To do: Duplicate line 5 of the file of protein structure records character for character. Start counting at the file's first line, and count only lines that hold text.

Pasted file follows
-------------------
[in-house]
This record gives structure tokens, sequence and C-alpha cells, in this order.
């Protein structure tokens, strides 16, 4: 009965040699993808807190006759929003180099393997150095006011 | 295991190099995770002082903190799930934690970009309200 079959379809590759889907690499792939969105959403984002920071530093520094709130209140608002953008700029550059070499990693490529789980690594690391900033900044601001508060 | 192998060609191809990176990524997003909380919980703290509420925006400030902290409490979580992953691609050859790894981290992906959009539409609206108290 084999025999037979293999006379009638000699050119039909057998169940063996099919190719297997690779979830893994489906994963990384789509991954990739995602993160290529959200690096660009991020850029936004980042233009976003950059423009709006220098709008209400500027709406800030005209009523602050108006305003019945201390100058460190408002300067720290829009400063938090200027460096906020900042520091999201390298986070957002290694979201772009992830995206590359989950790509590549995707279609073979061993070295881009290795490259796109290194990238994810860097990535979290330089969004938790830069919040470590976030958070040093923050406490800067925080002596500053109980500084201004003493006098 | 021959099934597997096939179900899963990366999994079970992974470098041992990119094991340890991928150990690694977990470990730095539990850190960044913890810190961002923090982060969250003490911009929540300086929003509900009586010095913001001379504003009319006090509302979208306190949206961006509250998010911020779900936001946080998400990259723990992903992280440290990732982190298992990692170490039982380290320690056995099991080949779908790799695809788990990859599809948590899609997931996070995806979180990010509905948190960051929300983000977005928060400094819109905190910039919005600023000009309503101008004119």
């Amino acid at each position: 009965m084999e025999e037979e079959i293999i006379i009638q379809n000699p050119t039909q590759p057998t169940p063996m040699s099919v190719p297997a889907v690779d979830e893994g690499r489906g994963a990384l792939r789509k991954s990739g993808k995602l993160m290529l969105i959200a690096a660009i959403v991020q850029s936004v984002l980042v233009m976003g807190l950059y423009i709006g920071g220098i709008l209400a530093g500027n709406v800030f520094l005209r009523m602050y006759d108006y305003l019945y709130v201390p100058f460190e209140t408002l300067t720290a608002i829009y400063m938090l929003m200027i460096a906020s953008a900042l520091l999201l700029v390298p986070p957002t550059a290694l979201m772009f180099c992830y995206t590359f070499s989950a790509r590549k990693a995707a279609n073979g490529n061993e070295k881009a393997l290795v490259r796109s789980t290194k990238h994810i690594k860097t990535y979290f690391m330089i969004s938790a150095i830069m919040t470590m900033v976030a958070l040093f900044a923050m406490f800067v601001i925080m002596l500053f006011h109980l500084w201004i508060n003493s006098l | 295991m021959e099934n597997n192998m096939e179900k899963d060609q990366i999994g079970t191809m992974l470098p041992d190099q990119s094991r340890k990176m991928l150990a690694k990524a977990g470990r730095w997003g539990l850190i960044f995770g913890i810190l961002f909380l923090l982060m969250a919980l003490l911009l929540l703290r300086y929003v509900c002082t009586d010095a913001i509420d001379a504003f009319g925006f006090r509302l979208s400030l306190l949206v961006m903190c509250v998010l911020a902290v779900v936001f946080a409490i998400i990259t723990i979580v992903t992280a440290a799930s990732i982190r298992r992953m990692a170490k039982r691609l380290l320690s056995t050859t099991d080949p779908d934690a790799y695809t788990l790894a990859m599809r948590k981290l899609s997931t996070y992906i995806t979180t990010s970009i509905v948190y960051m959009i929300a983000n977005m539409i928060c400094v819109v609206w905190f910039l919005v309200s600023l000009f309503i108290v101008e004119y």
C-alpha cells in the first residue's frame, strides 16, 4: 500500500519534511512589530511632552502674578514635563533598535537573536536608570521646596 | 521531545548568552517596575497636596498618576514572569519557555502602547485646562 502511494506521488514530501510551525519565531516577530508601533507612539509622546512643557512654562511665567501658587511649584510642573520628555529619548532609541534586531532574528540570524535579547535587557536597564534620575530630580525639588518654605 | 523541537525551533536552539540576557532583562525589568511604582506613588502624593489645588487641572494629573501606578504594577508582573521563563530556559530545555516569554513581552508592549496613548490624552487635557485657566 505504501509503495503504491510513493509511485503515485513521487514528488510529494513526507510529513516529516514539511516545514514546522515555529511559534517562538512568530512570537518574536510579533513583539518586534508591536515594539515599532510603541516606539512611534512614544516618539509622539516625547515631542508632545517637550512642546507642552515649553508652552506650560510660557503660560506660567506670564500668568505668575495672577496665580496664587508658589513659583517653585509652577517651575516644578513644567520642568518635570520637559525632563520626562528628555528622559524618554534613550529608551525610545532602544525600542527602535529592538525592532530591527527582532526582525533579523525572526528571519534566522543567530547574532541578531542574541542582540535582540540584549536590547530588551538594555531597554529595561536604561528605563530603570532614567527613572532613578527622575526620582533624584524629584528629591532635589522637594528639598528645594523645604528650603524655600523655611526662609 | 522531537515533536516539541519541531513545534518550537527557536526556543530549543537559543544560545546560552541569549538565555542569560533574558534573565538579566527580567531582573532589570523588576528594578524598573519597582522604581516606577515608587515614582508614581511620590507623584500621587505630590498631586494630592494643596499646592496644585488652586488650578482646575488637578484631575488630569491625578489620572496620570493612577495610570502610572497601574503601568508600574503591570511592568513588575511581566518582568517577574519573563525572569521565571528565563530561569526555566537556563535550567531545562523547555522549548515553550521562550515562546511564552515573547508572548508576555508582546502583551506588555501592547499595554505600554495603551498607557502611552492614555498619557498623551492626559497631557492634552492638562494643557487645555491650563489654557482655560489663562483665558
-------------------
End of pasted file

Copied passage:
C-alpha cells in the first residue's frame, strides 16, 4: 500500500519534511512589530511632552502674578514635563533598535537573536536608570521646596 | 521531545548568552517596575497636596498618576514572569519557555502602547485646562 502511494506521488514530501510551525519565531516577530508601533507612539509622546512643557512654562511665567501658587511649584510642573520628555529619548532609541534586531532574528540570524535579547535587557536597564534620575530630580525639588518654605 | 523541537525551533536552539540576557532583562525589568511604582506613588502624593489645588487641572494629573501606578504594577508582573521563563530556559530545555516569554513581552508592549496613548490624552487635557485657566 505504501509503495503504491510513493509511485503515485513521487514528488510529494513526507510529513516529516514539511516545514514546522515555529511559534517562538512568530512570537518574536510579533513583539518586534508591536515594539515599532510603541516606539512611534512614544516618539509622539516625547515631542508632545517637550512642546507642552515649553508652552506650560510660557503660560506660567506670564500668568505668575495672577496665580496664587508658589513659583517653585509652577517651575516644578513644567520642568518635570520637559525632563520626562528628555528622559524618554534613550529608551525610545532602544525600542527602535529592538525592532530591527527582532526582525533579523525572526528571519534566522543567530547574532541578531542574541542582540535582540540584549536590547530588551538594555531597554529595561536604561528605563530603570532614567527613572532613578527622575526620582533624584524629584528629591532635589522637594528639598528645594523645604528650603524655600523655611526662609 | 522531537515533536516539541519541531513545534518550537527557536526556543530549543537559543544560545546560552541569549538565555542569560533574558534573565538579566527580567531582573532589570523588576528594578524598573519597582522604581516606577515608587515614582508614581511620590507623584500621587505630590498631586494630592494643596499646592496644585488652586488650578482646575488637578484631575488630569491625578489620572496620570493612577495610570502610572497601574503601568508600574503591570511592568513588575511581566518582568517577574519573563525572569521565571528565563530561569526555566537556563535550567531545562523547555522549548515553550521562550515562546511564552515573547508572548508576555508582546502583551506588555501592547499595554505600554495603551498607557502611552492614555498619557498623551492626559497631557492634552492638562494643557487645555491650563489654557482655560489663562483665558